Vertical urban farms have become a popular topic for farmers and architects alike as they promise a way to feed a growing population sustainability. From fanciful sky-bound superscrapers that will never be built to huge rooftop gardens that have limited room to spread out, urban food production has some hurdles to mount. A Dutch based group called PlantLab just may have hit the sweet spot by packing productive plant production into a small foot print that can be done just about anywhere. They replaced the sun with LEDs and grow plants in completely controlled environments that increase productivity by precisely tuning the light, water, and soil to each plant’s needs. They claim they can feed a small city out of a space smaller than the average house in the US.
The heart of the high tech system is a LED array developed by Phillips that shines infrared light, which is the optimal wavelengths for plants to use. Automated trays are stacked high with vegetables, fruits, and decorative plants. The lab has experimented with a wide range of variables to produce high crop yields while using a minimum amount of resources. The system uses up to 90% less water for instance, and there is no need for toxic pesticides. Variables such as light intensity, light color, the relationship between colors, room temperature, crop temperature, root temperature, CO2 content and air humidity are all carefully controlled and automated.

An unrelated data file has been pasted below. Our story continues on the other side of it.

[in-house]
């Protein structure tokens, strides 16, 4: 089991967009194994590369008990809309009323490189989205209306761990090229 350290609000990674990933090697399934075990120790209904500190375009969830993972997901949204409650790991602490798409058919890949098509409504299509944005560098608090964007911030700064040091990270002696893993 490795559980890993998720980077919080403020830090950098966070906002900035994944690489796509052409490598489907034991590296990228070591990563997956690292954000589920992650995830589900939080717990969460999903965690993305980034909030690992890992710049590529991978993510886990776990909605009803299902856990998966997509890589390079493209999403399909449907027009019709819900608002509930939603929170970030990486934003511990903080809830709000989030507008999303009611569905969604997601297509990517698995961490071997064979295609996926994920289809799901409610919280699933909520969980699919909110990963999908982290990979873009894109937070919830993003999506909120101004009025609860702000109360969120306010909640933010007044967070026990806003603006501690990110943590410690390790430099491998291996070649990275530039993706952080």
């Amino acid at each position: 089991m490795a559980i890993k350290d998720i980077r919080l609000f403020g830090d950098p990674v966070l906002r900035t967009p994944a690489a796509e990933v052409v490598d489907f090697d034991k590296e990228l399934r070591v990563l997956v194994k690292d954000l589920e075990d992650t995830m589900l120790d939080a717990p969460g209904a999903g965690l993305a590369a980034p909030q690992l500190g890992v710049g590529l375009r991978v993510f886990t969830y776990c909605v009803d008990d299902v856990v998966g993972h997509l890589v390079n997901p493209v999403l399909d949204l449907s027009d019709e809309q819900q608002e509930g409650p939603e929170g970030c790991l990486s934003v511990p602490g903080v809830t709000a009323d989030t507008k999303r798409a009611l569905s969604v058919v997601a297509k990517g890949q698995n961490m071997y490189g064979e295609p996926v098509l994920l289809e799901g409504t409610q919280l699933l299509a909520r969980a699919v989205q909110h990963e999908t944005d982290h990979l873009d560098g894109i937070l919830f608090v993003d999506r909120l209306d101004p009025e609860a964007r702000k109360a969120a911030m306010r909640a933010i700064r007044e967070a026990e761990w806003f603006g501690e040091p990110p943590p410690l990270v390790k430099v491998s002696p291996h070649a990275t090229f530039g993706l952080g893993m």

The system also may need less energy input overall once everything in factored in — especially considering transportation. The food can be grown right at the source of sale, so a production facility could be located above or below a food vendor in a large city. The food crops are also less prone to spoilage and adverse weather conditions which are becoming alarmingly more frequent.
AP reports: “Meeuws says a building of 100 sq meters (1,075 sq. feet) and 14 layers of plants could provide a daily diet of 200 grams (7 ounces) of fresh fruit and vegetables to the entire population of Den Bosch, about 140,000 people.” Such a dramatically small footprint means that cities could easily become self-sufficient by retrofitting existing building stock. The PlantLab has already built a production facility that is commercializing the technology, and they plan to build a much larger production facility this year.